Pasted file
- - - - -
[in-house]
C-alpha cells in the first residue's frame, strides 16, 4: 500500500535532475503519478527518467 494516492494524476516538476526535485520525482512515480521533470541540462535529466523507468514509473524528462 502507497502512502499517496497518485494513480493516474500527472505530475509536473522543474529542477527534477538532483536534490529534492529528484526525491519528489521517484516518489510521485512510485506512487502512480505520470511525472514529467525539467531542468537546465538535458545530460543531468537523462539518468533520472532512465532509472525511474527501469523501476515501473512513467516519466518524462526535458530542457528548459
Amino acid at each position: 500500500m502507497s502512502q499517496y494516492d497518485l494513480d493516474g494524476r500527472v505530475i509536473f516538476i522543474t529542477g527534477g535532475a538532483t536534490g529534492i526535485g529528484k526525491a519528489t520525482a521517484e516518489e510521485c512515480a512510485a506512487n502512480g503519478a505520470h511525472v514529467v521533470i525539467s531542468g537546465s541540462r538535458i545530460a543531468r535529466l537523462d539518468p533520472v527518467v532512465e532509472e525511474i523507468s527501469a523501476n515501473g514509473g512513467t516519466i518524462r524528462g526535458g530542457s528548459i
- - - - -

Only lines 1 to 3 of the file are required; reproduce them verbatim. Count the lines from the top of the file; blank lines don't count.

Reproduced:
[in-house]
C-alpha cells in the first residue's frame, strides 16, 4: 500500500535532475503519478527518467 494516492494524476516538476526535485520525482512515480521533470541540462535529466523507468514509473524528462 502507497502512502499517496497518485494513480493516474500527472505530475509536473522543474529542477527534477538532483536534490529534492529528484526525491519528489521517484516518489510521485512510485506512487502512480505520470511525472514529467525539467531542468537546465538535458545530460543531468537523462539518468533520472532512465532509472525511474527501469523501476515501473512513467516519466518524462526535458530542457528548459
Amino acid at each position: 500500500m502507497s502512502q499517496y494516492d497518485l494513480d493516474g494524476r500527472v505530475i509536473f516538476i522543474t529542477g527534477g535532475a538532483t536534490g529534492i526535485g529528484k526525491a519528489t520525482a521517484e516518489e510521485c512515480a512510485a506512487n502512480g503519478a505520470h511525472v514529467v521533470i525539467s531542468g537546465s541540462r538535458i545530460a543531468r535529466l537523462d539518468p533520472v527518467v532512465e532509472e525511474i523507468s527501469a523501476n515501473g514509473g512513467t516519466i518524462r524528462g526535458g530542457s528548459i